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Humanistic Approach and Technology: Enhancing Inclusion of Children with Special Needs in the Education System in Israel

Ruth Penn is the retired Head of Division of Special Education, Israel’s Ministry of Education

Any educational policy should be based on a set of values that are cherished by the society or the nation which it serves.

In Israel the special education policy is based upon:

*  Respect for Humankind and Respect for Life

*  Equality

The right to education, from which the right to a special needs education is derived, is one of man's basic rights. It fulfills the principle of equality. It grows directly from the core of man's dignity and the preservation of his humanity.


The goals of the education system in Israel are derived from the Law of Compulsory Education, and thus, pertain to all children, including those with special needs. They are:

*  Equal opportunity for all

*  Education towards qualitative and meaningful lives

*  Attitude of respect for all students

*  Acquisition of base of knowledge by all

*  Development of involvement and responsibility

*  Acquisition of judgmental and critical faculties.

There is another very important law in Israel: the Law of Special Education. The goal of the law is to enable the student with special needs to acquire acceptable behavior in society, which will ease his/her participation in society and in the circle of employment. The Ministry of Education took upon itself to design and plan an educational policy and ensure its implementation across the entire education system.  This enables students with special needs to obtain conditions suited to their needs, so that they can realize their visions, abilities and qualities, and participate proactively and significantly in the educational framework and in the community.

New technological developments are a "hot" tool to enable and enhance inclusion of children with special needs in the Israeli school system, K-12. As a matter of fact, Israeli teachers, especially special education teachers, have always been fond of technological inventions and thus have always put them to use in mainstream as well as in special education classes. When the first "Commodore" computer was introduced, it immediately found its way to a special education kindergarten, for children with severe communication disabilities. That was in 1982. It was an instant hit with the children! For the first time in their lives there was a friendly tool that would easily, simply and willingly convey to the world what they wanted to express, but couldn't due to their disability.

The pace of development of new technological tools is astronomical. Every day the world is bombarded with news about new development and inventions. Alert and ingenious teachers find infinite ways to enlist the new technology to their students benefit.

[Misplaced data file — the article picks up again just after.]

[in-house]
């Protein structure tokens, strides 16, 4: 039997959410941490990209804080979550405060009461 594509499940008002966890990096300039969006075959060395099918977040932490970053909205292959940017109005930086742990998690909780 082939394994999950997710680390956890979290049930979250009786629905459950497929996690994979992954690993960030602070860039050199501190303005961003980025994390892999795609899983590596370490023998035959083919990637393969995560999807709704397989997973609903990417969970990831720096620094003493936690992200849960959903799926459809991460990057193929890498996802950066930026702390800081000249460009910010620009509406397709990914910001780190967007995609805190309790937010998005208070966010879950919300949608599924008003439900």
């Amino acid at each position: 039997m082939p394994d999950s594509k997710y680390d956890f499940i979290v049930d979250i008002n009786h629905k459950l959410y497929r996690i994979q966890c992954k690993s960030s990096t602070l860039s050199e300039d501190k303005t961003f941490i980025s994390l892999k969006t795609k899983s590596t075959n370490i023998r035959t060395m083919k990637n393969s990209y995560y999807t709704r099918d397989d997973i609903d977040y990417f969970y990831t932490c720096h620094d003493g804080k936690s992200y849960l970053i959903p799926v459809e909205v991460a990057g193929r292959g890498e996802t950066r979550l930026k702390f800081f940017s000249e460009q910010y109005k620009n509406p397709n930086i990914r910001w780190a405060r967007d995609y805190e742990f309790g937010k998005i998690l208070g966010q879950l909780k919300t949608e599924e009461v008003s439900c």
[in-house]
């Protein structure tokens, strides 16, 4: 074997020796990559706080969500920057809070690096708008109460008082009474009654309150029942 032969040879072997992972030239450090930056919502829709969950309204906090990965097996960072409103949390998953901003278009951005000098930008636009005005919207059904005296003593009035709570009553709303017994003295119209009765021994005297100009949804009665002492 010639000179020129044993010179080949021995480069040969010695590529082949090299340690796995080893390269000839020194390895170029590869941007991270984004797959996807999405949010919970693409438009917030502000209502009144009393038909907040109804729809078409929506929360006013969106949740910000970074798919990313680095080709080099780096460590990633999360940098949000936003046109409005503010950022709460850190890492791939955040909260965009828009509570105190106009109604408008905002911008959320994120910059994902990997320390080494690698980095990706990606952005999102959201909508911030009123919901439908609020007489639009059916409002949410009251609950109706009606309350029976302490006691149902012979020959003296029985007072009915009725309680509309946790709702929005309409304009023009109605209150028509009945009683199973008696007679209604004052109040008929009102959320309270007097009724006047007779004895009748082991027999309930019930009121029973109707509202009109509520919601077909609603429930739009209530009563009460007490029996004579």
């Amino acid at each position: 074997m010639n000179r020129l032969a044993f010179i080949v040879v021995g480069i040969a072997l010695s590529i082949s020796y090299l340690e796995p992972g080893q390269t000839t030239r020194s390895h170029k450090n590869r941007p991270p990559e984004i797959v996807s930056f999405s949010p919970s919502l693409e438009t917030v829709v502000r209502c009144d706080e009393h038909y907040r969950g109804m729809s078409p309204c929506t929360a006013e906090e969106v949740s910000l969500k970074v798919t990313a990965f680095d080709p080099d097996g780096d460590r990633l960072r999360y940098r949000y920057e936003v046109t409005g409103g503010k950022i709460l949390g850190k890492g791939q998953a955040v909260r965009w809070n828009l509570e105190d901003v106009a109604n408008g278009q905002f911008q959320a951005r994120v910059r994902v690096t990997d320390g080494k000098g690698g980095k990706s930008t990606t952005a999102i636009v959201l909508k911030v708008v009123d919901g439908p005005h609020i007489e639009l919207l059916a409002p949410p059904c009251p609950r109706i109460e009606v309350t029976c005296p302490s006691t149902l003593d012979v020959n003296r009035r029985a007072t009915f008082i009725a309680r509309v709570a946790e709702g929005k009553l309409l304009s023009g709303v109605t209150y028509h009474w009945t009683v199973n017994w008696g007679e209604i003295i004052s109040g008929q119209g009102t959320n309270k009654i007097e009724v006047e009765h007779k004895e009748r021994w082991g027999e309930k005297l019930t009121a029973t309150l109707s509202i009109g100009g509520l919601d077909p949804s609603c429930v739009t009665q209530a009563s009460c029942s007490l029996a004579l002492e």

Fifteen years ago, sixty-five Community Support Centers (“Matya”) were established throughout Israel. This body centralizes the support for children with special needs who are studying in educational institutions for which the support center is responsible, both in special education and in mainstream education.

One of its goals is to serve as a library for advanced technological tools. Schools and kindergartens approach the centers in order to borrow expensive technology for the benefit of a student with special needs who is enrolled in that specific school. When the students graduate, or no longer need that tool, or need a newer invention or technology, Matya is there for them.

The teacher's role is to evaluate the depth of the involvement of students with special needs in the educational and social environment in the education system, and to develop a dialogue between students leading to the creation of a society and environment where there is room for everyone.

The learning environment should be designed according to the principles of Quality of Life and Universal Design, which is based on a holistic approach to the environment and relates to all of its components, in order to convey a basis for relating to every individual without labeling him/her. A child with special needs working with an I-pad looks and behaves no different than his/her peer. A television screen that enlarges letters, enable a nearly-blind child to be an equal participant in the class. Any child with special needs can communicate like Stephen Hawking thanks to advanced technological developments.

There are enough inventions to accommodate all disabilities and enable personalized learning. All it takes is a humanistic approach of teachers and a strong belief that all are equal and deserve respect for their human rights. These teachers will educate a new generation. A generation that will relate holistically to the environment; will create new environments without obstacles, suitable to the needs of the entire population; and will discern the unending development of physical, moral, human and cultural environmental adaptation.

A generation like this will not need dividing lines and labeling.  For it, society is a society of proactive people, where everyone can express her or his personal tendencies and abilities. For students who participate in this process, it will be obvious that society is made up of people with different needs.  They will understand naturally, that society and environments must be designed for the needs of all.